Planting a maple tree can be more complex then plating other types of trees, but it can provide you with years of joy and shade. As with any other tree, a maple can help the planet and enrich the local ecosystem. You'll need to decide if you want to start with a seed or a sapling, find a good location, dig a hole of the proper size, and mulch the soil. It's also best to plant maples at certain times of year.
Start by choosing between a seed and a sapling. Maple tree seeds can be bought online or picked up off the ground. A healthy one should be between 2.5 and 4 inches (6.35 and 10.16 cm) in diameter, with both wings intact. The seeds should not rattle in their pods. Saplings can be purchased at any garden center, and healthy ones should have a green stalk.
A maple tree should be planted in a location with good soil drainage, direct sunlight, and enough room for the tree to grow. Consider the size of the hole needed for the tree. If the hole is too deep, the plant will not grow; if it's too shallow, the plant will be exposed to animals. For a seed, the hole should be twice as deep as the seed is wide. For a sapling, the whole of the root bulb must be covered by at least 1 inch (2.54 cm) of soil.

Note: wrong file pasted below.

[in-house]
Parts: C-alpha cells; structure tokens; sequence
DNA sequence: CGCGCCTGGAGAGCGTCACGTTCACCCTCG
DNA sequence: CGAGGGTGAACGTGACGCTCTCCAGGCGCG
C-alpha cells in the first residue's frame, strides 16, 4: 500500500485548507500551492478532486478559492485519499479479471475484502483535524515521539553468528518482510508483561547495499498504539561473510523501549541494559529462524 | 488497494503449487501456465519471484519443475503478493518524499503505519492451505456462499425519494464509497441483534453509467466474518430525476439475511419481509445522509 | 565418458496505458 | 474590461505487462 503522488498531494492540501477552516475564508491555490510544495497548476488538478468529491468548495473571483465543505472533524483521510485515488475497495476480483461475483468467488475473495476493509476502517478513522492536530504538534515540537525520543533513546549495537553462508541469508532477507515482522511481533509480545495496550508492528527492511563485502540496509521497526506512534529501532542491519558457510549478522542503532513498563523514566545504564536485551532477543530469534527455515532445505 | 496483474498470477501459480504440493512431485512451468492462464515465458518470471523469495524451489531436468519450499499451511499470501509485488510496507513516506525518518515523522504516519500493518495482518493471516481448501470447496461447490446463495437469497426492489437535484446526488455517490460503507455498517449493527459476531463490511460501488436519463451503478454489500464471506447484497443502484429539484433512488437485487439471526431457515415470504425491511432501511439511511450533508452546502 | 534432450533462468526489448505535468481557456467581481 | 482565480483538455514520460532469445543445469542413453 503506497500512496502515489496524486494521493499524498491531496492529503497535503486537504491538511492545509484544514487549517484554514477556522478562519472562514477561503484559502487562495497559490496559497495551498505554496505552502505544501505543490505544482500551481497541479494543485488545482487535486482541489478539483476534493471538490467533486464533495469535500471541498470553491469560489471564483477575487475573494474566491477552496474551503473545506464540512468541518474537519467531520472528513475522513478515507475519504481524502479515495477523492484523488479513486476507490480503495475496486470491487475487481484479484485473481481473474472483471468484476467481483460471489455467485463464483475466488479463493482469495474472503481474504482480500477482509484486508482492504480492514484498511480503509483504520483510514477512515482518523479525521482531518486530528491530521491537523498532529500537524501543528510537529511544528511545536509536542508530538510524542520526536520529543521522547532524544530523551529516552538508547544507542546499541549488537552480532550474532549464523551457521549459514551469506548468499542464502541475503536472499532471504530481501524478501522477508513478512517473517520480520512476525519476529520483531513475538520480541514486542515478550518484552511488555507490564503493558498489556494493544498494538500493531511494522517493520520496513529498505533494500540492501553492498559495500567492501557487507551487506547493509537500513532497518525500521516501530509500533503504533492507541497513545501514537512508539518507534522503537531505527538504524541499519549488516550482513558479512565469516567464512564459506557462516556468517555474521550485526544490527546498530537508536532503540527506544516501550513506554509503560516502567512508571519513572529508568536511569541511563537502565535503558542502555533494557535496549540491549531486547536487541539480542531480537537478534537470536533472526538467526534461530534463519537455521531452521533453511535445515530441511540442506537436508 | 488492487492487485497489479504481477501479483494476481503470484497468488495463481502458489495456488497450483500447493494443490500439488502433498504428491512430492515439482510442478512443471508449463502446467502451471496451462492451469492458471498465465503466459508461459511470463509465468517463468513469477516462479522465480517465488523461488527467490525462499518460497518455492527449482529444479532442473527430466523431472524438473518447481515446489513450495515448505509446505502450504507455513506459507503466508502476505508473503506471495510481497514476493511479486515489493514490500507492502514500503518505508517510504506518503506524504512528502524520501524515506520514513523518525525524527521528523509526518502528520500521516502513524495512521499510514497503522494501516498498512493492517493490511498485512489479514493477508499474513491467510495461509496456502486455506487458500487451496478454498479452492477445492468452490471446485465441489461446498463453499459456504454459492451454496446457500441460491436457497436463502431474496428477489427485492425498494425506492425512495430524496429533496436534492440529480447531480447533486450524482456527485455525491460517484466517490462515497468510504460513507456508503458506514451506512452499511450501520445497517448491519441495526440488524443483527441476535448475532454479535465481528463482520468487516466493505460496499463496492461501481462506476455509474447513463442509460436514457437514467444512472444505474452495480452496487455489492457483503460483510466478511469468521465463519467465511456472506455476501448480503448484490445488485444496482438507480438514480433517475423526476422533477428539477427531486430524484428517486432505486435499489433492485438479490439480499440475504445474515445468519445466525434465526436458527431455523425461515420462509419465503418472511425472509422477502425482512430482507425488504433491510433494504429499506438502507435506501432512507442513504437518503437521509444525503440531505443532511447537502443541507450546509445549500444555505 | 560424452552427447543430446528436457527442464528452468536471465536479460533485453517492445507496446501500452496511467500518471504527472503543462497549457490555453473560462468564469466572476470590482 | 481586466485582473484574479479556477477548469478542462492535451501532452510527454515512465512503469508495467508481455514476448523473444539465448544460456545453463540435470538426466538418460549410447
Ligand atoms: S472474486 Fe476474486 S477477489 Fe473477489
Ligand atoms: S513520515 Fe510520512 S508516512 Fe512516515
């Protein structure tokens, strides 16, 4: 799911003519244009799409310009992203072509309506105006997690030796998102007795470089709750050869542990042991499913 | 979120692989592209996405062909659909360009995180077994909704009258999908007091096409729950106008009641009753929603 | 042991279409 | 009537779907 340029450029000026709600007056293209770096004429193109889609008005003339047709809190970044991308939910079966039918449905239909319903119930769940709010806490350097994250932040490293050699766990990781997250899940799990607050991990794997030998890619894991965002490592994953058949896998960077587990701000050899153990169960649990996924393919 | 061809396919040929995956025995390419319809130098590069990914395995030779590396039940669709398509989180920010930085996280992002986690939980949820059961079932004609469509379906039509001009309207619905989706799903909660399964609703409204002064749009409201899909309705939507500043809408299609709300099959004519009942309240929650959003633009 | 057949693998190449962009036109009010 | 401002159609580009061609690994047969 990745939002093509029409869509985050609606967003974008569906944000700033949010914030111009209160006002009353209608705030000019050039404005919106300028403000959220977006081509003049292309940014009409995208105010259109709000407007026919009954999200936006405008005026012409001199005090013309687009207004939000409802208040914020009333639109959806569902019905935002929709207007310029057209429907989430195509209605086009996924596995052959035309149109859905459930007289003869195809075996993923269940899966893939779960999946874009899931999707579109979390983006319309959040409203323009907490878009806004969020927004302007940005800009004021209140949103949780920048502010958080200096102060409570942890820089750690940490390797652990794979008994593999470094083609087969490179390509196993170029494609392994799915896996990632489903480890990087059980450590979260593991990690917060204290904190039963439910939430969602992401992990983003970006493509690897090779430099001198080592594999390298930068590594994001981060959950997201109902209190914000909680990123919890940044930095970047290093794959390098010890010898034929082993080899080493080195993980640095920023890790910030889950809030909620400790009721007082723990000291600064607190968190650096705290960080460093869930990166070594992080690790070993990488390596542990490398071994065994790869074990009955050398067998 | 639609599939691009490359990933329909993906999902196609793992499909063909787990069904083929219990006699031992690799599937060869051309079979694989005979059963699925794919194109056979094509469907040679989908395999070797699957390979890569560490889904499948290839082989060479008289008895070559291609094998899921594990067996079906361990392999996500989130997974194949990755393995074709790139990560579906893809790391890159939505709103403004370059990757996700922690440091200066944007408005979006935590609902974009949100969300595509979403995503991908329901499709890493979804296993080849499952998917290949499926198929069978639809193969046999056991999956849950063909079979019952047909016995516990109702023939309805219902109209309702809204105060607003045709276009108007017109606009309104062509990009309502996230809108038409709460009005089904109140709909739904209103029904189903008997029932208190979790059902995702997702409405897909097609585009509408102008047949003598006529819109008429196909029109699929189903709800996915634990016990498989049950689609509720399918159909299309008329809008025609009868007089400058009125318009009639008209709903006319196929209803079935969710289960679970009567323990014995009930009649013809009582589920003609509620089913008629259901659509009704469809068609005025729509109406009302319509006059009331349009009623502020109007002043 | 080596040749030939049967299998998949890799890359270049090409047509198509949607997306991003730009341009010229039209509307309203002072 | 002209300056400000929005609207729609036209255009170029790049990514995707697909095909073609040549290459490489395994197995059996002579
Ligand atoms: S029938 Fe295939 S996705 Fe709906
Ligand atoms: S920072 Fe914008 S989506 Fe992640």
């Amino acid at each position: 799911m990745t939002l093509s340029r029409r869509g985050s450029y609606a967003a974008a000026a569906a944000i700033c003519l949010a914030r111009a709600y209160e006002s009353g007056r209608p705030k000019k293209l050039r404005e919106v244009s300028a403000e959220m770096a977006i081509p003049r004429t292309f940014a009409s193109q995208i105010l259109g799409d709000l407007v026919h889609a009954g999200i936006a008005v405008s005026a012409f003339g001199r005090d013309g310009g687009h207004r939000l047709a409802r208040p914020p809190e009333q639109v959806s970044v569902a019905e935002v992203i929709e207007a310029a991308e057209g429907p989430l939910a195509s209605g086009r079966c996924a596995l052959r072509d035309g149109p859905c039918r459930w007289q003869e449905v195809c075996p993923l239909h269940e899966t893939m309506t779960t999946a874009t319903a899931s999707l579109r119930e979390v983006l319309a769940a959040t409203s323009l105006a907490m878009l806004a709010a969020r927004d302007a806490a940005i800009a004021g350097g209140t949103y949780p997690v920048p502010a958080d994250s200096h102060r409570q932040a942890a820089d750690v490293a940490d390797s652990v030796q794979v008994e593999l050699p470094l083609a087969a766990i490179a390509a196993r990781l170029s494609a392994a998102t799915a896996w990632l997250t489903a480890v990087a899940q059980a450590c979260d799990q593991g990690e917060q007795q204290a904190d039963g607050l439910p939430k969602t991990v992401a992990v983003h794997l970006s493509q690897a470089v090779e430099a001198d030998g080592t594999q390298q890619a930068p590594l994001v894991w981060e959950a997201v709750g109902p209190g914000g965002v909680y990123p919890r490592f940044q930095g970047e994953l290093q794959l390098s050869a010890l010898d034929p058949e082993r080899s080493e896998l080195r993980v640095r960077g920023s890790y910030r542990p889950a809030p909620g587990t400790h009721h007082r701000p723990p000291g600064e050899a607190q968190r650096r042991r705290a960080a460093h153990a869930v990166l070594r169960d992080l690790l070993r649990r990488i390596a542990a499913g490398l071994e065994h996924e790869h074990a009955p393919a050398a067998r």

It is best to plant the tree in the fall, when the seeds drop naturally, since that's when the seed will be ready to sprout. If the plant or seed is being planted at this time, then the soil should be covered in 1 inch (2.54 cm) of mulch. Mulch is the covering of choice because it traps more air and will retain more ground heat then soil. It is also preferable to fertilizer because fertilizer can cause a chemical burn that is harmful to plants. Water the tree as needed, when the soil is dry 1 inch (2.54 cm) below the surface.